Foundation for Government Accountability

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Foundation for Government Accountability
Founder(s)Tarren Bragdon
Established2011
FocusHealth care and welfare policy reform
PresidentTarren Bragdon
BudgetRevenue: $4,887,532
Expenses: $4,403,435
(FYE December 2016)[1]
Location,
United States
Coordinates26°16′19″N 81°41′27″W / 26.2719°N 81.6909°W / 26.2719; -81.6909Coordinates: 26°16′19″N 81°41′27″W / 26.2719°N 81.6909°W / 26.2719; -81.6909
Address15275 Collier Blvd.
Naples, FL 34119
Websitethefga.org

The Foundation for Government Accountability (FGA) is an American public policy think tank based in Naples, Florida. The nonprofit organization primarily focuses on welfare and health care reform at both the state and federal levels. FGA conducts policy research and its experts recommend free-market solutions that promote work, reduce dependency, and increase opportunity. The organization was founded in 2011 by Tarren Bragdon, who now serves as FGA's CEO and president.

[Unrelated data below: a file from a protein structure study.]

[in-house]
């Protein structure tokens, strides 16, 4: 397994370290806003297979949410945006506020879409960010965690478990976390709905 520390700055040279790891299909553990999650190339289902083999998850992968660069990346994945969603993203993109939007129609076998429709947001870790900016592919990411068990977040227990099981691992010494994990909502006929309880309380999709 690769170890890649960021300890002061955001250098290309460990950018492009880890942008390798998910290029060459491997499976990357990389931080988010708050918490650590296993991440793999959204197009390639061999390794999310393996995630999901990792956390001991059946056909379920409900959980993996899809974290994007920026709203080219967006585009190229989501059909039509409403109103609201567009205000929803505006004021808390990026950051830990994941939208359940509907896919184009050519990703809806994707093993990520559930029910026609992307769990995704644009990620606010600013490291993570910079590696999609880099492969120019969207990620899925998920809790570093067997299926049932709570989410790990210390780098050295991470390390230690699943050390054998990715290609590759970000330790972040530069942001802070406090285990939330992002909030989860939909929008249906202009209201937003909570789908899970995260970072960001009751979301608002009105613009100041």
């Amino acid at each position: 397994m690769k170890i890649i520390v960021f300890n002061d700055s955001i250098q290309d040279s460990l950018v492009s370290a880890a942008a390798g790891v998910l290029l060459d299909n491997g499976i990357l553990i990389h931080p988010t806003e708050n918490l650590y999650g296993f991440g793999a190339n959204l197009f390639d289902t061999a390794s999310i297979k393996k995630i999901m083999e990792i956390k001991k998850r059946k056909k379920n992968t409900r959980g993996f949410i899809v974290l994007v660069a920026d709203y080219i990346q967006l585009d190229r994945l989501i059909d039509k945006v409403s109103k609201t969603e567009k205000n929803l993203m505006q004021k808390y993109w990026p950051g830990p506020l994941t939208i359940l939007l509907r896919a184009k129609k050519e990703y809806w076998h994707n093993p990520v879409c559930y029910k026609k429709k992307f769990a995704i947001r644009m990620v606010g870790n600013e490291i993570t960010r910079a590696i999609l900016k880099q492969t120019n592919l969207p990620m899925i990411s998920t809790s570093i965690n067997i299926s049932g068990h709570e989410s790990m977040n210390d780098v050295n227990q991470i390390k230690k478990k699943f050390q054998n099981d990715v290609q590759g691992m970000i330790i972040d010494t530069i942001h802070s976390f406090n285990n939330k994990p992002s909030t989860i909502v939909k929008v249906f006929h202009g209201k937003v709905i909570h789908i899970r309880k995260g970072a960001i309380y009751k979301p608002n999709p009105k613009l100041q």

History[edit]

FGA was founded in 2011 by Tarren Bragdon, a former Maine legislator and past CEO of the Maine Heritage Policy Center. According to the organization, FGA was founded with a focus on policy reform in Florida, but adapted to a multi-state focus to implement reforms that reduce government dependency nationwide.

FGA is a 501(c)(3) nonprofit organization under the U.S. Internal Revenue Code. FGA states that it is primarily funded by individuals, with the remaining funding coming from foundations and businesses. In 2011, the organization's income was $212,000 and in 2012 its funding grew to $731,000. By 2016, the organization's revenue was $4,887,532.[3]

Issues[edit]

Welfare reform[edit]